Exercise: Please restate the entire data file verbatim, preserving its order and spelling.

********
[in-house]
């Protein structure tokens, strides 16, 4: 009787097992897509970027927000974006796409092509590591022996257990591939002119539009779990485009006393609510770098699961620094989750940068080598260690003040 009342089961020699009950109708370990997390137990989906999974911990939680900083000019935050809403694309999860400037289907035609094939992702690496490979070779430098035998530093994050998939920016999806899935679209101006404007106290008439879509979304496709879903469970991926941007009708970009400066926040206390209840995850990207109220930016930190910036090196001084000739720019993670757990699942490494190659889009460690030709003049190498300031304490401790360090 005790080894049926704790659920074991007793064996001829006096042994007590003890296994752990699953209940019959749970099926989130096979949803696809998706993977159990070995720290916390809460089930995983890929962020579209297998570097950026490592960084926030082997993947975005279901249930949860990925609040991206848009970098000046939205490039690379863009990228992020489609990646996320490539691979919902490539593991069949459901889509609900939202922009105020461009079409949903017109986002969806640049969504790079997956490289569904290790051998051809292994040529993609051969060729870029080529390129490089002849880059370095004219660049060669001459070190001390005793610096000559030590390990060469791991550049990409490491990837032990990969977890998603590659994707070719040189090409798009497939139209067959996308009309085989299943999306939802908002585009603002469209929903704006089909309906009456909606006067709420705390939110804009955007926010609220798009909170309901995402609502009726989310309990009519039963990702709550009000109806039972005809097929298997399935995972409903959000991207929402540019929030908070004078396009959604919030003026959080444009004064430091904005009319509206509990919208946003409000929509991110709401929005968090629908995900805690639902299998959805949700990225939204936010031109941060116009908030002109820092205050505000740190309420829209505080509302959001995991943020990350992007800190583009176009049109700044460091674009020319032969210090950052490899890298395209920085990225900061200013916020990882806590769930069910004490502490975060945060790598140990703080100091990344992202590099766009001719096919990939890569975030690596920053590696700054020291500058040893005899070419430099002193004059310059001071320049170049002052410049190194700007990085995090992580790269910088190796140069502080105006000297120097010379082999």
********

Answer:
[in-house]
């Protein structure tokens, strides 16, 4: 009787097992897509970027927000974006796409092509590591022996257990591939002119539009779990485009006393609510770098699961620094989750940068080598260690003040 009342089961020699009950109708370990997390137990989906999974911990939680900083000019935050809403694309999860400037289907035609094939992702690496490979070779430098035998530093994050998939920016999806899935679209101006404007106290008439879509979304496709879903469970991926941007009708970009400066926040206390209840995850990207109220930016930190910036090196001084000739720019993670757990699942490494190659889009460690030709003049190498300031304490401790360090 005790080894049926704790659920074991007793064996001829006096042994007590003890296994752990699953209940019959749970099926989130096979949803696809998706993977159990070995720290916390809460089930995983890929962020579209297998570097950026490592960084926030082997993947975005279901249930949860990925609040991206848009970098000046939205490039690379863009990228992020489609990646996320490539691979919902490539593991069949459901889509609900939202922009105020461009079409949903017109986002969806640049969504790079997956490289569904290790051998051809292994040529993609051969060729870029080529390129490089002849880059370095004219660049060669001459070190001390005793610096000559030590390990060469791991550049990409490491990837032990990969977890998603590659994707070719040189090409798009497939139209067959996308009309085989299943999306939802908002585009603002469209929903704006089909309906009456909606006067709420705390939110804009955007926010609220798009909170309901995402609502009726989310309990009519039963990702709550009000109806039972005809097929298997399935995972409903959000991207929402540019929030908070004078396009959604919030003026959080444009004064430091904005009319509206509990919208946003409000929509991110709401929005968090629908995900805690639902299998959805949700990225939204936010031109941060116009908030002109820092205050505000740190309420829209505080509302959001995991943020990350992007800190583009176009049109700044460091674009020319032969210090950052490899890298395209920085990225900061200013916020990882806590769930069910004490502490975060945060790598140990703080100091990344992202590099766009001719096919990939890569975030690596920053590696700054020291500058040893005899070419430099002193004059310059001071320049170049002052410049190194700007990085995090992580790269910088190796140069502080105006000297120097010379082999």